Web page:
“350 Households benefitted from unconditional cash with value at N23,000. 99% of these households were women headed households. Cash modality was chosen as the preferred modality for this intervention based on the growing evidence that cash transfers give people choice and make humanitarian aid more accountable to crisis affected people.

“Cash also helps to make scarce resources go further and can leverage the opportunities created by the global expansion of financial service, including digital payments, and the growing number of social safety nets. For this intervention, a telecom company, airtel was contracted as the money agent.

“Four women led humanitarian committee were setup within the project communities to advocate on humanitarian issues that affect their communities. Some women whose farms were flooded, after receiving cash have decided to get raw materials from the market to continue with their livelihood.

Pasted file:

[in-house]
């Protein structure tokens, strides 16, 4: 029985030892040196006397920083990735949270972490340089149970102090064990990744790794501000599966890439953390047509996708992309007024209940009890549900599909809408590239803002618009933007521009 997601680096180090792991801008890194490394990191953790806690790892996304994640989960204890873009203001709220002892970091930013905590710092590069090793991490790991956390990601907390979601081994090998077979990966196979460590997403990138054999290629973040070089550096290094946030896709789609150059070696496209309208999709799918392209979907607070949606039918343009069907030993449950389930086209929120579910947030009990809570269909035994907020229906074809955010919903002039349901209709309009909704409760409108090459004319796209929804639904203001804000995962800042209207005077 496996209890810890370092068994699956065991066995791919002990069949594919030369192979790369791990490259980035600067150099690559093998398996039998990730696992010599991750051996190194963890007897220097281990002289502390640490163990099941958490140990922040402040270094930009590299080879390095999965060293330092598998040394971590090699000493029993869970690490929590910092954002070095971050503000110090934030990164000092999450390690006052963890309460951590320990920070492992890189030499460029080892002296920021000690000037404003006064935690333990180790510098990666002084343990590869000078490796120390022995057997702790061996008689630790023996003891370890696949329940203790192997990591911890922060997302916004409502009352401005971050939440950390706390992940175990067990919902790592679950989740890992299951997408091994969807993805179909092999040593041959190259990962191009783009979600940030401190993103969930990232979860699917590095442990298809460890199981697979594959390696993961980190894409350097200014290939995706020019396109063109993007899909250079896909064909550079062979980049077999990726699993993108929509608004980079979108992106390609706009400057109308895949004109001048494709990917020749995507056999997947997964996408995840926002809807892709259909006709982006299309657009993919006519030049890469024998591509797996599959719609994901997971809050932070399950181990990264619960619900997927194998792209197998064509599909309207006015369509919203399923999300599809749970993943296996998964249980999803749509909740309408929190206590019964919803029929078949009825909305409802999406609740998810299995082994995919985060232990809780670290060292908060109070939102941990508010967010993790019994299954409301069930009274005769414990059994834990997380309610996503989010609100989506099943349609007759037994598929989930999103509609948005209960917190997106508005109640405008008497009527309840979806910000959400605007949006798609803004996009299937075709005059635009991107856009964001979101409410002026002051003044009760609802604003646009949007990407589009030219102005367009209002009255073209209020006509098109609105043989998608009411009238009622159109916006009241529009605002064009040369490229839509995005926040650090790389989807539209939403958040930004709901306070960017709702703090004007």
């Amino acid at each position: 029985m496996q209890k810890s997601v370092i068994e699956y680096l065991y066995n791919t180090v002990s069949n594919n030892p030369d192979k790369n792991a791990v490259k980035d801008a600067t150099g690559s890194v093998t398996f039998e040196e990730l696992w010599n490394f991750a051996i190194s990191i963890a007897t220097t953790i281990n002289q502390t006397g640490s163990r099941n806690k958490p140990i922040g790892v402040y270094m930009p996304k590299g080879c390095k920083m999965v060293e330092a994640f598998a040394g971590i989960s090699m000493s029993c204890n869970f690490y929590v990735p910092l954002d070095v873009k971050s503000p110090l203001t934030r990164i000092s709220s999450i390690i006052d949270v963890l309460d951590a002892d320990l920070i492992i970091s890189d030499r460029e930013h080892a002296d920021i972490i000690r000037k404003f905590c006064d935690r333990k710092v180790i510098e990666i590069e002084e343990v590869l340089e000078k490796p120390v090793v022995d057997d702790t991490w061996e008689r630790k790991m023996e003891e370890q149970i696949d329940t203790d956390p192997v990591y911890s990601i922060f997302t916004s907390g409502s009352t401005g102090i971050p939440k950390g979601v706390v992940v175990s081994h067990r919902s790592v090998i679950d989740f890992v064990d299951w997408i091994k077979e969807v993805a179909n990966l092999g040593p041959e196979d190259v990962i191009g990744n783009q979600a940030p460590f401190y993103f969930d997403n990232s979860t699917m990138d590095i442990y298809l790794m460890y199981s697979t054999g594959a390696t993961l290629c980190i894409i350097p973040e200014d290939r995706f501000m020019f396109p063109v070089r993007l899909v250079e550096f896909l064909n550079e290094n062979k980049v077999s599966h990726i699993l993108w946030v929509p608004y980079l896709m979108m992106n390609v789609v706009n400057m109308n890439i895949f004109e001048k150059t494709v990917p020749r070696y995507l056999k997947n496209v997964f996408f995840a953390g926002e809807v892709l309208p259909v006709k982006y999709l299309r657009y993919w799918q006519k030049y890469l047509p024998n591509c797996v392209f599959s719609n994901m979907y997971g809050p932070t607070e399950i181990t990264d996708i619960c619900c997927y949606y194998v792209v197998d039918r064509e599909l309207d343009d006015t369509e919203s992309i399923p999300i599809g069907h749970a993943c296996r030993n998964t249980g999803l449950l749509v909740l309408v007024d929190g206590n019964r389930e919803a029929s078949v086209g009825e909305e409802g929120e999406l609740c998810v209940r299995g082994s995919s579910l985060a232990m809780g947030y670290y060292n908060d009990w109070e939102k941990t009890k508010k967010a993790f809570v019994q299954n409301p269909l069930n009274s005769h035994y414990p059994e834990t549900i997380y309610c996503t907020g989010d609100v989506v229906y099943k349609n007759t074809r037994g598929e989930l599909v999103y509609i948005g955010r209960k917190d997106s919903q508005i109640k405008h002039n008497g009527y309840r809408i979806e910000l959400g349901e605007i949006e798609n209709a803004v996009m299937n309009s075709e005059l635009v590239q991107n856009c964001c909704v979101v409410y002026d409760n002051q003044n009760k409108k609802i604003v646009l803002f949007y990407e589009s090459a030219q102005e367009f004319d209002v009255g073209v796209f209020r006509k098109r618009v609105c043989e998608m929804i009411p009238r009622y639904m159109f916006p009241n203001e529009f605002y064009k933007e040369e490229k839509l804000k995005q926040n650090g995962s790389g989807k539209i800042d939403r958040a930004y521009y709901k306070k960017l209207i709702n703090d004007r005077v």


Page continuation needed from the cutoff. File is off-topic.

“NFI/Hygiene kits distributed have reduced the impact of some of the materials destroyed or lost due the flood and improved the wellbeing of beneficiaries. The intervention was conducted a bit late, about 1 month plus after the flood and displacement had occurred. While this was not fault of AAN, we recognized that a timelier intervention reduces the distress of populations and increases the effectiveness as well as the appropriateness of aid assistance for person affected by disaster.

“Due to budget constraints, it was impossible to reach more people even though clearly there were many people who had needs and living in distress as result of the floods. Erratic telecom network in a few areas where beneficiaries were expected to cash out their entitlement resulted into delays.

“One of the identified needs of the beneficiaries was water, but the project was unable to support with water infrastructure such as boreholes because of the slim budget. The project could not also resort to water trucking as the distance would have reduced the effectiveness of the intervention.”